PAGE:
ISRAEL AT WAR - DAY 140

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Thousands protest extra billions for ultra-Orthodox community

MKs push budget bills through Knesset as PM boasts government will last full 4 years

Netanyahu looks to project stability, with all-night voting session set to remove looming threat to coalition’s survival; 2023 budget okayed along coalition lines

Carrie Keller-Lynn is a former political and legal correspondent for The Times of Israel

Prime Minister Benjamin Netanyahu (C) shakes hands with National Security Minister Itamar Ben Gvir (R) at the Knesset, alongside other coalition party heads ahead of passing the 2023-2024 state budget vote, May 23, 2023. (Yonatan Sindel/Flash90)
Prime Minister Benjamin Netanyahu (C) shakes hands with National Security Minister Itamar Ben Gvir (R) at the Knesset, alongside other coalition party heads ahead of passing the 2023-2024 state budget vote, May 23, 2023. (Yonatan Sindel/Flash90)

Looking to project political stability, Prime Minister Benjamin Netanyahu on Tuesday thanked coalition partners for coming together to pass the 2023-2024 state budget, hours before the first part of the package sailed through its final two votes in the Knesset.

Lawmakers passed the 2023 budget 64-55 along coalition lines just before 2 a.m. Wednesday, with a 2024 budget and accompanying bill laying out how the earmarks are to be used also set to be passed before the final gavel.

The budget approvals will give the Netanyahu government 18 months of runway before having to pass another budget or face snap elections, clearing the coalition’s main political hurdle since the Knesset returned from recess on April 30.

“I think our ability to do this comes from our collaboration between friends,” Netanyahu stressed in remarks delivered at the parliament building, calling out his fellow coalition leaders by name after days of wrangling over the budget.

“This government will last all four of its years,” he added, in a comment directed to opposition politicians.

Members of Knesset began voting late Tuesday on the elements of the budget, though an opposition filibuster had dragged the process out for hours by Wednesday morning.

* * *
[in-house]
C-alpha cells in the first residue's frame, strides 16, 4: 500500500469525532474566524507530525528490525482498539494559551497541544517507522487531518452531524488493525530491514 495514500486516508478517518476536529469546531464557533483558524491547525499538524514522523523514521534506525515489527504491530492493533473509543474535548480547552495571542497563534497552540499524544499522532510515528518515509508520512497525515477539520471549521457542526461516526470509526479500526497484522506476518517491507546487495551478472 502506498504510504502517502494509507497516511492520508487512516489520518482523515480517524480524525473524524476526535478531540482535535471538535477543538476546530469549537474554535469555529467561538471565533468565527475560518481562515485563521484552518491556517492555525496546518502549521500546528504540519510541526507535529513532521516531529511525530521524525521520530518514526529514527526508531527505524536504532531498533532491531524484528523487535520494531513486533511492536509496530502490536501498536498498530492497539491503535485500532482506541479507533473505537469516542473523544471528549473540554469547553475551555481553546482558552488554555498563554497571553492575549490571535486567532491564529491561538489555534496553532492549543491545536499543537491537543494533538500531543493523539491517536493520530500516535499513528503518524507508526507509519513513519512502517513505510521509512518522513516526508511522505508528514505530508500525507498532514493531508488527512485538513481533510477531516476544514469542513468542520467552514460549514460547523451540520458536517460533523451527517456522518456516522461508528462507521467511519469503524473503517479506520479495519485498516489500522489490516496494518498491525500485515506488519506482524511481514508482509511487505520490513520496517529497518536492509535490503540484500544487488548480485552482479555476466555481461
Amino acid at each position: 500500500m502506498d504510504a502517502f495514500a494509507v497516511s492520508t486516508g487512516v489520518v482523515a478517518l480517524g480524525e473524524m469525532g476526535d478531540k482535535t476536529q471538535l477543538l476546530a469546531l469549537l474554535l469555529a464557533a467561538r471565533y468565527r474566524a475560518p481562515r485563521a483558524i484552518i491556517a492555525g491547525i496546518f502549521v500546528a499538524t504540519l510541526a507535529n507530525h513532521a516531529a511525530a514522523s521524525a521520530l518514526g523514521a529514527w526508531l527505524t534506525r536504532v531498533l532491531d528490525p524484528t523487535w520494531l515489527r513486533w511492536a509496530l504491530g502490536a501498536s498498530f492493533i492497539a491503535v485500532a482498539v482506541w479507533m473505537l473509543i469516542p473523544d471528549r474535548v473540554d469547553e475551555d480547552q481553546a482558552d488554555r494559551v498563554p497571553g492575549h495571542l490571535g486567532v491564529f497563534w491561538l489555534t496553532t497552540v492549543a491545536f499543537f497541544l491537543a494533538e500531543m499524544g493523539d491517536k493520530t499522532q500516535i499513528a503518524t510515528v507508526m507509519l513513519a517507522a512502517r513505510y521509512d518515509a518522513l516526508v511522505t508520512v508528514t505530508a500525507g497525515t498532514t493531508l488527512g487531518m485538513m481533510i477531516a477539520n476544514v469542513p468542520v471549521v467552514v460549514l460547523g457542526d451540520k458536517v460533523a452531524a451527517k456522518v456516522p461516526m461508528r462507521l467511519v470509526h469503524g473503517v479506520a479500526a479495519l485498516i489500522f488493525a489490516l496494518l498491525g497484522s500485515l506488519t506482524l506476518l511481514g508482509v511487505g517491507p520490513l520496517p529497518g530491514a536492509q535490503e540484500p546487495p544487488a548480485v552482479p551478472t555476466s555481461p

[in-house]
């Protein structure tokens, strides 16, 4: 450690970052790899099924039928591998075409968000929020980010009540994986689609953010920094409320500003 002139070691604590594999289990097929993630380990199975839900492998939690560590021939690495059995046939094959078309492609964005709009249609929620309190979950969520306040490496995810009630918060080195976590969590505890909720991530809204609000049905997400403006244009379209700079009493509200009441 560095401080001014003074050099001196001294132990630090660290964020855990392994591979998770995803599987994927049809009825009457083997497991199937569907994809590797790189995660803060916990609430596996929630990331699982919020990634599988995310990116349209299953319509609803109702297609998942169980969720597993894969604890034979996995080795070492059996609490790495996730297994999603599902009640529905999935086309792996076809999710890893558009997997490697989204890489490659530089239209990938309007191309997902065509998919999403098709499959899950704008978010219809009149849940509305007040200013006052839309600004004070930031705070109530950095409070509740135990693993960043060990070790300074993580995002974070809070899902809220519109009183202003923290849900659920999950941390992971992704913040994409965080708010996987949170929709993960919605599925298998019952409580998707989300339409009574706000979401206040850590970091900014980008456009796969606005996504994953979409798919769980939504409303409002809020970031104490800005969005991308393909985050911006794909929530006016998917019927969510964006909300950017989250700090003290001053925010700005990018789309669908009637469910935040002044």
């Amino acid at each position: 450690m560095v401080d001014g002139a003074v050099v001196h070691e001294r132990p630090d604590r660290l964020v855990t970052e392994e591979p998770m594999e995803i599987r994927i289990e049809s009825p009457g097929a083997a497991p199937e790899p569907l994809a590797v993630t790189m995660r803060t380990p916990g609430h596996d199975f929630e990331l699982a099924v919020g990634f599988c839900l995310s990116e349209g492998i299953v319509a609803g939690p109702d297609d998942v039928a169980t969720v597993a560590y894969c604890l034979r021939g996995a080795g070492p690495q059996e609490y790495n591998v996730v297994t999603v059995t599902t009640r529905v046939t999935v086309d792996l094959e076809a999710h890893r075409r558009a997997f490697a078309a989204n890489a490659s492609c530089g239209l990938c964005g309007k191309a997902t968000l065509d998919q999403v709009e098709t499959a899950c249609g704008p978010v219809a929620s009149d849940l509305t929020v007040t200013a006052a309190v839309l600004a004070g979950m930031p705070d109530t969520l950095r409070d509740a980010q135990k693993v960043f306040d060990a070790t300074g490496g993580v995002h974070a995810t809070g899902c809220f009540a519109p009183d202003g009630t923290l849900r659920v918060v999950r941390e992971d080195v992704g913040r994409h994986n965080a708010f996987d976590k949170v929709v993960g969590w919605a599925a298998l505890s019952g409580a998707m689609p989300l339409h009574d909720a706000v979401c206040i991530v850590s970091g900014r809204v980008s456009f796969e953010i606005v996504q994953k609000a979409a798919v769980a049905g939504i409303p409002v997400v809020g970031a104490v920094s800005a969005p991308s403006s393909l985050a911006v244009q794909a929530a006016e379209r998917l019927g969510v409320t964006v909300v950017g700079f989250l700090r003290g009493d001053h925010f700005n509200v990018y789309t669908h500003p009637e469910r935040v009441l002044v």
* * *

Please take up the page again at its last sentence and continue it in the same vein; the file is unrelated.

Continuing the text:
The votes cap months of bickering within the hardline government that have highlighted fault lines within Netanyahu’s coalition, with parts of three parties publicly pulling their support for the budget unless handed additional funding allocations. Two of the three issues were resolved Monday, locking up the majority needed to pass the budget in its final two floor votes, days ahead of its May 29 deadline.

Finance Minister Bezalel Smotrich (L) and Shas party head Aryeh Deri attend a Knesset press conference before passing the 2023-2024 state budget vote, May 23, 2023. (Yonatan Sindel/Flash90)

Flanked by coalition leaders, Netanyahu said the two-year, trillion shekel ($270 billion) plan will positively “surprise” the public, amid criticism that it channels funds to sectoral interests but does not do enough to fight Israel’s rising cost of living.

“We are fighting on all fronts. We are active in the fight against cost of living,” the premier said, in remarks made alongside his coalition partners.

Finance Minister Bezalel Smotrich reiterated that message, saying the budget will “provide stability and certainty to the economy,” while not commenting on credit agencies’ warnings and the drop in tax revenue amid the government’s push to overhaul the judiciary. Smotrich similarly promised to fight cost of living.

The comments elicited a fiery response from opposition leader Yair Lapid, who echoed criticism that the budget was geared toward political interests but does not include measures to address rising prices.

“This government is terrible for the economy. It said it would reduce cost of living, there’s nothing connected to cost of living in this budget. There is no reform to reduce cost of living,” Lapid said.

Lapid also slammed the state budget as “reckless” and setting up the next generation to be “poorer than their parents.”

“This budget is reckless, it’s a disaster for the Israeli economy and for Israeli society, and it violates the social contract with the State of Israel that we, our children, and our children’s children will pay for,” he charged.